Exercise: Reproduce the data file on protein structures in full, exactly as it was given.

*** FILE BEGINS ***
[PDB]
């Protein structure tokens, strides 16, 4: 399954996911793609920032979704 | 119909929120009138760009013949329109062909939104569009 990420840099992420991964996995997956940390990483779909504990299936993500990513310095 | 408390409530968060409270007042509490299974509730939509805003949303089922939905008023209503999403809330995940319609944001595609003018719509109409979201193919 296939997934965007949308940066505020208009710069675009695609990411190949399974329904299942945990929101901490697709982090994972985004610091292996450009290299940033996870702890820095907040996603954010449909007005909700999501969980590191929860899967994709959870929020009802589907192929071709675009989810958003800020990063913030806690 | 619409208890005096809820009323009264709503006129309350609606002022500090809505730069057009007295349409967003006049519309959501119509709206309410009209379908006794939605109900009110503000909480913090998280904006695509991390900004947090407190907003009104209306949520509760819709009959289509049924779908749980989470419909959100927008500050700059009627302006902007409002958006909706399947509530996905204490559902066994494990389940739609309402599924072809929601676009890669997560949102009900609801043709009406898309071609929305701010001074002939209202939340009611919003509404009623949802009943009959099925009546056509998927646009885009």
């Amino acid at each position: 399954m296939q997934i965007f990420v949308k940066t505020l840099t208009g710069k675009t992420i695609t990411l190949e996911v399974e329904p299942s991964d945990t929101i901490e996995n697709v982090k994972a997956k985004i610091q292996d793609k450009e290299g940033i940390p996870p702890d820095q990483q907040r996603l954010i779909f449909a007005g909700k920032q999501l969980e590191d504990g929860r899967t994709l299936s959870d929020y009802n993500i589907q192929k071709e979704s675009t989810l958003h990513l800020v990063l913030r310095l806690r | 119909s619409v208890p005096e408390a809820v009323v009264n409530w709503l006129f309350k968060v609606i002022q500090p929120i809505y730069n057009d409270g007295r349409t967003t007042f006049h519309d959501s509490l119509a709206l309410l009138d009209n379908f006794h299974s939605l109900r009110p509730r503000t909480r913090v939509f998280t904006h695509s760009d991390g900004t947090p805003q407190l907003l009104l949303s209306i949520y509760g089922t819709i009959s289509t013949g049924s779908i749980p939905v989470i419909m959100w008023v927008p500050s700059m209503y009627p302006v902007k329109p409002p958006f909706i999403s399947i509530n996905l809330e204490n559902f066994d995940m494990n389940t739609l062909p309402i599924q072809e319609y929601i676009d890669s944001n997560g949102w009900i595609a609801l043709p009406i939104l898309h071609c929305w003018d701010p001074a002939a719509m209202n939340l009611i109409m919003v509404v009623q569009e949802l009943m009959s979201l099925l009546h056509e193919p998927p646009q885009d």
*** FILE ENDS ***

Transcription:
[PDB]
């Protein structure tokens, strides 16, 4: 399954996911793609920032979704 | 119909929120009138760009013949329109062909939104569009 990420840099992420991964996995997956940390990483779909504990299936993500990513310095 | 408390409530968060409270007042509490299974509730939509805003949303089922939905008023209503999403809330995940319609944001595609003018719509109409979201193919 296939997934965007949308940066505020208009710069675009695609990411190949399974329904299942945990929101901490697709982090994972985004610091292996450009290299940033996870702890820095907040996603954010449909007005909700999501969980590191929860899967994709959870929020009802589907192929071709675009989810958003800020990063913030806690 | 619409208890005096809820009323009264709503006129309350609606002022500090809505730069057009007295349409967003006049519309959501119509709206309410009209379908006794939605109900009110503000909480913090998280904006695509991390900004947090407190907003009104209306949520509760819709009959289509049924779908749980989470419909959100927008500050700059009627302006902007409002958006909706399947509530996905204490559902066994494990389940739609309402599924072809929601676009890669997560949102009900609801043709009406898309071609929305701010001074002939209202939340009611919003509404009623949802009943009959099925009546056509998927646009885009």
């Amino acid at each position: 399954m296939q997934i965007f990420v949308k940066t505020l840099t208009g710069k675009t992420i695609t990411l190949e996911v399974e329904p299942s991964d945990t929101i901490e996995n697709v982090k994972a997956k985004i610091q292996d793609k450009e290299g940033i940390p996870p702890d820095q990483q907040r996603l954010i779909f449909a007005g909700k920032q999501l969980e590191d504990g929860r899967t994709l299936s959870d929020y009802n993500i589907q192929k071709e979704s675009t989810l958003h990513l800020v990063l913030r310095l806690r | 119909s619409v208890p005096e408390a809820v009323v009264n409530w709503l006129f309350k968060v609606i002022q500090p929120i809505y730069n057009d409270g007295r349409t967003t007042f006049h519309d959501s509490l119509a709206l309410l009138d009209n379908f006794h299974s939605l109900r009110p509730r503000t909480r913090v939509f998280t904006h695509s760009d991390g900004t947090p805003q407190l907003l009104l949303s209306i949520y509760g089922t819709i009959s289509t013949g049924s779908i749980p939905v989470i419909m959100w008023v927008p500050s700059m209503y009627p302006v902007k329109p409002p958006f909706i999403s399947i509530n996905l809330e204490n559902f066994d995940m494990n389940t739609l062909p309402i599924q072809e319609y929601i676009d890669s944001n997560g949102w009900i595609a609801l043709p009406i939104l898309h071609c929305w003018d701010p001074a002939a719509m209202n939340l009611i109409m919003v509404v009623q569009e949802l009943m009959s979201l099925l009546h056509e193919p998927p646009q885009d």